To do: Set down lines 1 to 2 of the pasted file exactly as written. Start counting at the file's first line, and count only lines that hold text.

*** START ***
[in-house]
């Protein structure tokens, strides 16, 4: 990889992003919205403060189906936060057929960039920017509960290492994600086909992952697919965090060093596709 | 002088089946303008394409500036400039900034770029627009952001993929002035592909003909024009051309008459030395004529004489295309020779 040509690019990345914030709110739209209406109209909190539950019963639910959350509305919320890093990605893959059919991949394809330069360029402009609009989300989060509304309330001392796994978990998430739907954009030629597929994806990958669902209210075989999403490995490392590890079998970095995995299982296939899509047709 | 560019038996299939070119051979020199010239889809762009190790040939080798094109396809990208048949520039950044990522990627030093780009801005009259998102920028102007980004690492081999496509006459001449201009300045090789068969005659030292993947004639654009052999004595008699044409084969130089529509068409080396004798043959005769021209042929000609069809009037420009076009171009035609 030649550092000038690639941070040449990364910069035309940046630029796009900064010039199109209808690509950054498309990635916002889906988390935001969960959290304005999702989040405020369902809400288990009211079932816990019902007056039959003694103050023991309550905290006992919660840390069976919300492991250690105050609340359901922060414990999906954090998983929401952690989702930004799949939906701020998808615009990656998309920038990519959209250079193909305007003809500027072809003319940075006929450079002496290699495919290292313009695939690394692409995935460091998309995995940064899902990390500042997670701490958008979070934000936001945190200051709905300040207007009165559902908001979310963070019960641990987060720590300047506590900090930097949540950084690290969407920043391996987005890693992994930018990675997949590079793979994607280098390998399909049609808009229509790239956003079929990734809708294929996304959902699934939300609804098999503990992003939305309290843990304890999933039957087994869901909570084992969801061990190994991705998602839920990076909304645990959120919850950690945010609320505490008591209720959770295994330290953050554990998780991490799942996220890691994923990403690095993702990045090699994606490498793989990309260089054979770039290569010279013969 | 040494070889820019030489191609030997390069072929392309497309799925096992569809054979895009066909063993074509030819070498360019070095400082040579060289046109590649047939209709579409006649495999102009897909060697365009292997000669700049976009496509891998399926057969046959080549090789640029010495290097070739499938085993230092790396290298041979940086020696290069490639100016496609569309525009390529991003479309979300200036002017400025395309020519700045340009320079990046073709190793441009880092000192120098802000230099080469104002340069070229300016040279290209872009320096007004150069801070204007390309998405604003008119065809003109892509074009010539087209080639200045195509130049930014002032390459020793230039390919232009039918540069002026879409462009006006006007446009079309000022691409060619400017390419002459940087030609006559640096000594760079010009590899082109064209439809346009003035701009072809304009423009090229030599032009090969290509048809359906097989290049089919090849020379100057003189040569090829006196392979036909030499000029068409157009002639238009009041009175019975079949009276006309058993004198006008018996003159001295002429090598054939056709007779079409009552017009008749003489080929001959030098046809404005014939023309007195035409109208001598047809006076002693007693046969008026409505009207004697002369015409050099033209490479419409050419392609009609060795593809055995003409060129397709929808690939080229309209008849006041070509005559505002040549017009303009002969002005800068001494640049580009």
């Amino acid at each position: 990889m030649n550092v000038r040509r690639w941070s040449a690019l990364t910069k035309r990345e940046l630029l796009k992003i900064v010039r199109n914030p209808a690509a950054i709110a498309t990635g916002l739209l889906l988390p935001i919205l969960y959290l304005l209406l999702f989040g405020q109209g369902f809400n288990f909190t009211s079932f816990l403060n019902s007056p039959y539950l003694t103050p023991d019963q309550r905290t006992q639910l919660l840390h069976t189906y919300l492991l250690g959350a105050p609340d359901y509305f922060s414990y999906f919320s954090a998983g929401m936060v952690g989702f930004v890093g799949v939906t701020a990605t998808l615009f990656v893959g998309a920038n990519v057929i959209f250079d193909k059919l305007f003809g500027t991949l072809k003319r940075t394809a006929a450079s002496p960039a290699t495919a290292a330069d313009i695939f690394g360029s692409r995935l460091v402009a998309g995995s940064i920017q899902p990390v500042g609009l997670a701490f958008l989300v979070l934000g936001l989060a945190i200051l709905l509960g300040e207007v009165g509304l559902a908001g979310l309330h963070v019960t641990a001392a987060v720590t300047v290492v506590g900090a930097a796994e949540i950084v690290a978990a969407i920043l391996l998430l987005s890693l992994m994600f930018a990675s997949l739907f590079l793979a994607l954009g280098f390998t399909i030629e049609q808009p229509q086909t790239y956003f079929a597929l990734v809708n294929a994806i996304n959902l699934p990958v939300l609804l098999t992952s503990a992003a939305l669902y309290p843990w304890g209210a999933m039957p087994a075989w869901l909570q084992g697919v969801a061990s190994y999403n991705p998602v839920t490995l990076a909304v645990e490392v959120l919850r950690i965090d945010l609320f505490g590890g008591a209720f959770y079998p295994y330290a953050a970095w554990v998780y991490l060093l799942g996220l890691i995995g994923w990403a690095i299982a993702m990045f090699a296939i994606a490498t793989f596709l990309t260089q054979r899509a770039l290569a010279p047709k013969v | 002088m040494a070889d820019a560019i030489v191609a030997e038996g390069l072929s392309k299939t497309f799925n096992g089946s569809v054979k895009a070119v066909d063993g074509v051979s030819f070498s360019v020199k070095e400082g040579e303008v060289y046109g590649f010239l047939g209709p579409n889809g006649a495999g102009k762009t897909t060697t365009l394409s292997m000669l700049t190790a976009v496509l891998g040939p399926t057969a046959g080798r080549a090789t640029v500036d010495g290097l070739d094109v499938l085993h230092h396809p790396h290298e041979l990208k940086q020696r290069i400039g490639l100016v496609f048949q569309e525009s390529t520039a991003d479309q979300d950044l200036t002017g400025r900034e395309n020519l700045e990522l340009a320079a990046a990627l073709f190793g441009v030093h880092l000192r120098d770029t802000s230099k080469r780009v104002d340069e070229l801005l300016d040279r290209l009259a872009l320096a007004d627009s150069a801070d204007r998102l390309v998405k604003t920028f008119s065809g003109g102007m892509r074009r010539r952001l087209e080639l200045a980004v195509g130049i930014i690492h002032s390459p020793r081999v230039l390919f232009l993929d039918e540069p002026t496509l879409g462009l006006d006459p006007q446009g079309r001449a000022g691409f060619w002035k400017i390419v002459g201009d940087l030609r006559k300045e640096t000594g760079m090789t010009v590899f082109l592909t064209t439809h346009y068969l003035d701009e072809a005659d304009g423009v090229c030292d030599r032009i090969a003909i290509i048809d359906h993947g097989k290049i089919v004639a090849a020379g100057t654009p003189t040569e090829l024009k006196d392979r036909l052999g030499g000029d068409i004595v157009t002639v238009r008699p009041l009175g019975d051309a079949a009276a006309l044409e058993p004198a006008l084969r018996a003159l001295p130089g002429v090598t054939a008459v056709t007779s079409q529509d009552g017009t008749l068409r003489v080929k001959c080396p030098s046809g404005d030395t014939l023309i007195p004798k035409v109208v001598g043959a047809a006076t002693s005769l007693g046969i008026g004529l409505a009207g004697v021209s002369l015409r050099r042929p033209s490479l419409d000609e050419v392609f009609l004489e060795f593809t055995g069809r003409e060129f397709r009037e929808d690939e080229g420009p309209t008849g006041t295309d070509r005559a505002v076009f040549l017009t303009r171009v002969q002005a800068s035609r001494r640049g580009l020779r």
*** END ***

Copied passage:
[in-house]
């Protein structure tokens, strides 16, 4: 990889992003919205403060189906936060057929960039920017509960290492994600086909992952697919965090060093596709 | 002088089946303008394409500036400039900034770029627009952001993929002035592909003909024009051309008459030395004529004489295309020779 040509690019990345914030709110739209209406109209909190539950019963639910959350509305919320890093990605893959059919991949394809330069360029402009609009989300989060509304309330001392796994978990998430739907954009030629597929994806990958669902209210075989999403490995490392590890079998970095995995299982296939899509047709 | 560019038996299939070119051979020199010239889809762009190790040939080798094109396809990208048949520039950044990522990627030093780009801005009259998102920028102007980004690492081999496509006459001449201009300045090789068969005659030292993947004639654009052999004595008699044409084969130089529509068409080396004798043959005769021209042929000609069809009037420009076009171009035609 030649550092000038690639941070040449990364910069035309940046630029796009900064010039199109209808690509950054498309990635916002889906988390935001969960959290304005999702989040405020369902809400288990009211079932816990019902007056039959003694103050023991309550905290006992919660840390069976919300492991250690105050609340359901922060414990999906954090998983929401952690989702930004799949939906701020998808615009990656998309920038990519959209250079193909305007003809500027072809003319940075006929450079002496290699495919290292313009695939690394692409995935460091998309995995940064899902990390500042997670701490958008979070934000936001945190200051709905300040207007009165559902908001979310963070019960641990987060720590300047506590900090930097949540950084690290969407920043391996987005890693992994930018990675997949590079793979994607280098390998399909049609808009229509790239956003079929990734809708294929996304959902699934939300609804098999503990992003939305309290843990304890999933039957087994869901909570084992969801061990190994991705998602839920990076909304645990959120919850950690945010609320505490008591209720959770295994330290953050554990998780991490799942996220890691994923990403690095993702990045090699994606490498793989990309260089054979770039290569010279013969 | 040494070889820019030489191609030997390069072929392309497309799925096992569809054979895009066909063993074509030819070498360019070095400082040579060289046109590649047939209709579409006649495999102009897909060697365009292997000669700049976009496509891998399926057969046959080549090789640029010495290097070739499938085993230092790396290298041979940086020696290069490639100016496609569309525009390529991003479309979300200036002017400025395309020519700045340009320079990046073709190793441009880092000192120098802000230099080469104002340069070229300016040279290209872009320096007004150069801070204007390309998405604003008119065809003109892509074009010539087209080639200045195509130049930014002032390459020793230039390919232009039918540069002026879409462009006006006007446009079309000022691409060619400017390419002459940087030609006559640096000594760079010009590899082109064209439809346009003035701009072809304009423009090229030599032009090969290509048809359906097989290049089919090849020379100057003189040569090829006196392979036909030499000029068409157009002639238009009041009175019975079949009276006309058993004198006008018996003159001295002429090598054939056709007779079409009552017009008749003489080929001959030098046809404005014939023309007195035409109208001598047809006076002693007693046969008026409505009207004697002369015409050099033209490479419409050419392609009609060795593809055995003409060129397709929808690939080229309209008849006041070509005559505002040549017009303009002969002005800068001494640049580009």